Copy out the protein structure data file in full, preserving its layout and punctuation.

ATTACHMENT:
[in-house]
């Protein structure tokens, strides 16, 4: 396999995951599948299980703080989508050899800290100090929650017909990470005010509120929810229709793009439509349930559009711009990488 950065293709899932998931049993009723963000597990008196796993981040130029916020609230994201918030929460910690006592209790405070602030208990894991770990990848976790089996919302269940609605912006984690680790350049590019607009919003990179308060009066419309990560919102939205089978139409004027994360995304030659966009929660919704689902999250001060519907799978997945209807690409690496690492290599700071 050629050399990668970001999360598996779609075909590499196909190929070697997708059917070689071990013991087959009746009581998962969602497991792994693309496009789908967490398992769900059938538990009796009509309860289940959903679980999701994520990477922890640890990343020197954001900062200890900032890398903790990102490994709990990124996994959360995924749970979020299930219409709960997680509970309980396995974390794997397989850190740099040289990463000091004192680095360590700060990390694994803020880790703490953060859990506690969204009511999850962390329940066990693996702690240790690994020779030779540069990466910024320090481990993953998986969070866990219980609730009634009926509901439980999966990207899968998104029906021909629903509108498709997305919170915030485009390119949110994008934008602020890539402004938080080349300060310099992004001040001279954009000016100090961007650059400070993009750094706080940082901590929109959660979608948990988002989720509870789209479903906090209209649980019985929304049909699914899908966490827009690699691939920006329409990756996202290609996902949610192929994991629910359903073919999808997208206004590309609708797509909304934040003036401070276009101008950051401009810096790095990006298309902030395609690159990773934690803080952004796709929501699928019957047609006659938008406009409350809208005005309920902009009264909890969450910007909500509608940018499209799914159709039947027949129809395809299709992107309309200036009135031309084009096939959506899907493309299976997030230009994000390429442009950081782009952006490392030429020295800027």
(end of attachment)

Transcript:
[in-house]
């Protein structure tokens, strides 16, 4: 396999995951599948299980703080989508050899800290100090929650017909990470005010509120929810229709793009439509349930559009711009990488 950065293709899932998931049993009723963000597990008196796993981040130029916020609230994201918030929460910690006592209790405070602030208990894991770990990848976790089996919302269940609605912006984690680790350049590019607009919003990179308060009066419309990560919102939205089978139409004027994360995304030659966009929660919704689902999250001060519907799978997945209807690409690496690492290599700071 050629050399990668970001999360598996779609075909590499196909190929070697997708059917070689071990013991087959009746009581998962969602497991792994693309496009789908967490398992769900059938538990009796009509309860289940959903679980999701994520990477922890640890990343020197954001900062200890900032890398903790990102490994709990990124996994959360995924749970979020299930219409709960997680509970309980396995974390794997397989850190740099040289990463000091004192680095360590700060990390694994803020880790703490953060859990506690969204009511999850962390329940066990693996702690240790690994020779030779540069990466910024320090481990993953998986969070866990219980609730009634009926509901439980999966990207899968998104029906021909629903509108498709997305919170915030485009390119949110994008934008602020890539402004938080080349300060310099992004001040001279954009000016100090961007650059400070993009750094706080940082901590929109959660979608948990988002989720509870789209479903906090209209649980019985929304049909699914899908966490827009690699691939920006329409990756996202290609996902949610192929994991629910359903073919999808997208206004590309609708797509909304934040003036401070276009101008950051401009810096790095990006298309902030395609690159990773934690803080952004796709929501699928019957047609006659938008406009409350809208005005309920902009009264909890969450910007909500509608940018499209799914159709039947027949129809395809299709992107309309200036009135031309084009096939959506899907493309299976997030230009994000390429442009950081782009952006490392030429020295800027």